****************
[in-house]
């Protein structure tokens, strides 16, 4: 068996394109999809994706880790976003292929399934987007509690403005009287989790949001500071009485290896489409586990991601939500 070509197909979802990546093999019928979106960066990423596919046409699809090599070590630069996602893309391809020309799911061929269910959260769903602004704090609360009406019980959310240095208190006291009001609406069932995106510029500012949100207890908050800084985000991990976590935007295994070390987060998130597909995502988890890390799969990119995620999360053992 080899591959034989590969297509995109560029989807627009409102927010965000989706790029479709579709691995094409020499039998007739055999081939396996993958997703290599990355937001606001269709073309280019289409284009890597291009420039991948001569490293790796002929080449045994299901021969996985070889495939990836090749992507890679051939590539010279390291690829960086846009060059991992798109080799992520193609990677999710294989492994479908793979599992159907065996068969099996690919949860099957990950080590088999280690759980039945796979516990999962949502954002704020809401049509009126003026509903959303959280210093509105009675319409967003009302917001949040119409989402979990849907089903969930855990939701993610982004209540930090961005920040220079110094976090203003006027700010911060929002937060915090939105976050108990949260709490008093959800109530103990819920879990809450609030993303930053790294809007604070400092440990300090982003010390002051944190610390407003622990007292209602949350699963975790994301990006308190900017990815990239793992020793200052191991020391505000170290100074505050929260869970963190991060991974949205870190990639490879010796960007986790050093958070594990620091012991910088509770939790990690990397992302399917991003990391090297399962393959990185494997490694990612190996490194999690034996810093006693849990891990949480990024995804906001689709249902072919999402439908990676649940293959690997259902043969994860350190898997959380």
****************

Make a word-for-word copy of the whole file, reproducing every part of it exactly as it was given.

[in-house]
């Protein structure tokens, strides 16, 4: 068996394109999809994706880790976003292929399934987007509690403005009287989790949001500071009485290896489409586990991601939500 070509197909979802990546093999019928979106960066990423596919046409699809090599070590630069996602893309391809020309799911061929269910959260769903602004704090609360009406019980959310240095208190006291009001609406069932995106510029500012949100207890908050800084985000991990976590935007295994070390987060998130597909995502988890890390799969990119995620999360053992 080899591959034989590969297509995109560029989807627009409102927010965000989706790029479709579709691995094409020499039998007739055999081939396996993958997703290599990355937001606001269709073309280019289409284009890597291009420039991948001569490293790796002929080449045994299901021969996985070889495939990836090749992507890679051939590539010279390291690829960086846009060059991992798109080799992520193609990677999710294989492994479908793979599992159907065996068969099996690919949860099957990950080590088999280690759980039945796979516990999962949502954002704020809401049509009126003026509903959303959280210093509105009675319409967003009302917001949040119409989402979990849907089903969930855990939701993610982004209540930090961005920040220079110094976090203003006027700010911060929002937060915090939105976050108990949260709490008093959800109530103990819920879990809450609030993303930053790294809007604070400092440990300090982003010390002051944190610390407003622990007292209602949350699963975790994301990006308190900017990815990239793992020793200052191991020391505000170290100074505050929260869970963190991060991974949205870190990639490879010796960007986790050093958070594990620091012991910088509770939790990690990397992302399917991003990391090297399962393959990185494997490694990612190996490194999690034996810093006693849990891990949480990024995804906001689709249902072919999402439908990676649940293959690997259902043969994860350190898997959380």